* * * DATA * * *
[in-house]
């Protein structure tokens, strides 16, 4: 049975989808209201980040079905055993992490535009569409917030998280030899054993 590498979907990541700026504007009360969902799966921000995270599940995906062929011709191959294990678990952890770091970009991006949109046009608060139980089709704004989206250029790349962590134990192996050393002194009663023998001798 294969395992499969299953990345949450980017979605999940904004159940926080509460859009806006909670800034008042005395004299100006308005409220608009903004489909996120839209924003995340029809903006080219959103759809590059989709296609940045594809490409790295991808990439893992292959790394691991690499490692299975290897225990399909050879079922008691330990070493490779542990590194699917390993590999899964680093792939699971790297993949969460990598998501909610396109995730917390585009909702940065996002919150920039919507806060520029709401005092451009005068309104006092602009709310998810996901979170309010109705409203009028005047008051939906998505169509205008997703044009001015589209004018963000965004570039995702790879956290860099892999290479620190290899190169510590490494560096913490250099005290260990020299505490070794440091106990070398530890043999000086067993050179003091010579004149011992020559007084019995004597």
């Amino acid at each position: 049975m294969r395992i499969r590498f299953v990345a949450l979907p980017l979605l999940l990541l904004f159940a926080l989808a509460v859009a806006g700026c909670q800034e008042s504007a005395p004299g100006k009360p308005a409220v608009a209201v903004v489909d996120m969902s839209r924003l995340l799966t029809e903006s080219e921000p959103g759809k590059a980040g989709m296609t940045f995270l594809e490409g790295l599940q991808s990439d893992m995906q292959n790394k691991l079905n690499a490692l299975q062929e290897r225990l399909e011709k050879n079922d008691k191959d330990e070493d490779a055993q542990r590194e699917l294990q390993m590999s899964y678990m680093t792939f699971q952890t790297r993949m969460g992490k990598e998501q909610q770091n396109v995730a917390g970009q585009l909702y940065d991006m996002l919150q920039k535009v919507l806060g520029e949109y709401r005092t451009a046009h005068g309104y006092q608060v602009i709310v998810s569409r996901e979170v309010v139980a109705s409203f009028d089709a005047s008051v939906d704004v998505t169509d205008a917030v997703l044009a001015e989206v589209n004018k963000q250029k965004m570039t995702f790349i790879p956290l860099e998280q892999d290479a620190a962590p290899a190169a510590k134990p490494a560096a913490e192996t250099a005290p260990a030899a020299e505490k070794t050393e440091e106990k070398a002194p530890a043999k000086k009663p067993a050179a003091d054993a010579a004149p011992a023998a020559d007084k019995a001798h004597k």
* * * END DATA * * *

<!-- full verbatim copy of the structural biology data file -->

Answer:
[in-house]
């Protein structure tokens, strides 16, 4: 049975989808209201980040079905055993992490535009569409917030998280030899054993 590498979907990541700026504007009360969902799966921000995270599940995906062929011709191959294990678990952890770091970009991006949109046009608060139980089709704004989206250029790349962590134990192996050393002194009663023998001798 294969395992499969299953990345949450980017979605999940904004159940926080509460859009806006909670800034008042005395004299100006308005409220608009903004489909996120839209924003995340029809903006080219959103759809590059989709296609940045594809490409790295991808990439893992292959790394691991690499490692299975290897225990399909050879079922008691330990070493490779542990590194699917390993590999899964680093792939699971790297993949969460990598998501909610396109995730917390585009909702940065996002919150920039919507806060520029709401005092451009005068309104006092602009709310998810996901979170309010109705409203009028005047008051939906998505169509205008997703044009001015589209004018963000965004570039995702790879956290860099892999290479620190290899190169510590490494560096913490250099005290260990020299505490070794440091106990070398530890043999000086067993050179003091010579004149011992020559007084019995004597």
């Amino acid at each position: 049975m294969r395992i499969r590498f299953v990345a949450l979907p980017l979605l999940l990541l904004f159940a926080l989808a509460v859009a806006g700026c909670q800034e008042s504007a005395p004299g100006k009360p308005a409220v608009a209201v903004v489909d996120m969902s839209r924003l995340l799966t029809e903006s080219e921000p959103g759809k590059a980040g989709m296609t940045f995270l594809e490409g790295l599940q991808s990439d893992m995906q292959n790394k691991l079905n690499a490692l299975q062929e290897r225990l399909e011709k050879n079922d008691k191959d330990e070493d490779a055993q542990r590194e699917l294990q390993m590999s899964y678990m680093t792939f699971q952890t790297r993949m969460g992490k990598e998501q909610q770091n396109v995730a917390g970009q585009l909702y940065d991006m996002l919150q920039k535009v919507l806060g520029e949109y709401r005092t451009a046009h005068g309104y006092q608060v602009i709310v998810s569409r996901e979170v309010v139980a109705s409203f009028d089709a005047s008051v939906d704004v998505t169509d205008a917030v997703l044009a001015e989206v589209n004018k963000q250029k965004m570039t995702f790349i790879p956290l860099e998280q892999d290479a620190a962590p290899a190169a510590k134990p490494a560096a913490e192996t250099a005290p260990a030899a020299e505490k070794t050393e440091e106990k070398a002194p530890a043999k000086k009663p067993a050179a003091d054993a010579a004149p011992a023998a020559d007084k019995a001798h004597k």